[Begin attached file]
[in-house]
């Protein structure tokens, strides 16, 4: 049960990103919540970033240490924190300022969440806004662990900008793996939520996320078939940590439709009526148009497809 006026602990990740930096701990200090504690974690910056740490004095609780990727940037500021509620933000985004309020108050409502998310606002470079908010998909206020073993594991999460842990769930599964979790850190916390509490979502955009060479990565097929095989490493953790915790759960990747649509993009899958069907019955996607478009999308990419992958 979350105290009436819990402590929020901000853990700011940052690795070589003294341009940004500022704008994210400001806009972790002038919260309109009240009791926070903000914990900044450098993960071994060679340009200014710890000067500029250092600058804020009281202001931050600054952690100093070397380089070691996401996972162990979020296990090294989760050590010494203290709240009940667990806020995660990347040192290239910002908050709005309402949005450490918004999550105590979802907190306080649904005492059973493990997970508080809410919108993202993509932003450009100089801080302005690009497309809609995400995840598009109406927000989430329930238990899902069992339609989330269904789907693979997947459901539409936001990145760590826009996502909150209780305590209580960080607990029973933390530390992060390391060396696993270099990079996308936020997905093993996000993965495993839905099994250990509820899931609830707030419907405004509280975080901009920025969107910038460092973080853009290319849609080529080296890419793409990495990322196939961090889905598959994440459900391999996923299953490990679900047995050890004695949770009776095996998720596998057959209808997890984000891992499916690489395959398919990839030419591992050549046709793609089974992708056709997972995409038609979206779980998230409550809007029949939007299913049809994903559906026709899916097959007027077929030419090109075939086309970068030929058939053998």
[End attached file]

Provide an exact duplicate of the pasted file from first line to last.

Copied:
[in-house]
């Protein structure tokens, strides 16, 4: 049960990103919540970033240490924190300022969440806004662990900008793996939520996320078939940590439709009526148009497809 006026602990990740930096701990200090504690974690910056740490004095609780990727940037500021509620933000985004309020108050409502998310606002470079908010998909206020073993594991999460842990769930599964979790850190916390509490979502955009060479990565097929095989490493953790915790759960990747649509993009899958069907019955996607478009999308990419992958 979350105290009436819990402590929020901000853990700011940052690795070589003294341009940004500022704008994210400001806009972790002038919260309109009240009791926070903000914990900044450098993960071994060679340009200014710890000067500029250092600058804020009281202001931050600054952690100093070397380089070691996401996972162990979020296990090294989760050590010494203290709240009940667990806020995660990347040192290239910002908050709005309402949005450490918004999550105590979802907190306080649904005492059973493990997970508080809410919108993202993509932003450009100089801080302005690009497309809609995400995840598009109406927000989430329930238990899902069992339609989330269904789907693979997947459901539409936001990145760590826009996502909150209780305590209580960080607990029973933390530390992060390391060396696993270099990079996308936020997905093993996000993965495993839905099994250990509820899931609830707030419907405004509280975080901009920025969107910038460092973080853009290319849609080529080296890419793409990495990322196939961090889905598959994440459900391999996923299953490990679900047995050890004695949770009776095996998720596998057959209808997890984000891992499916690489395959398919990839030419591992050549046709793609089974992708056709997972995409038609979206779980998230409550809007029949939007299913049809994903559906026709899916097959007027077929030419090109075939086309970068030929058939053998």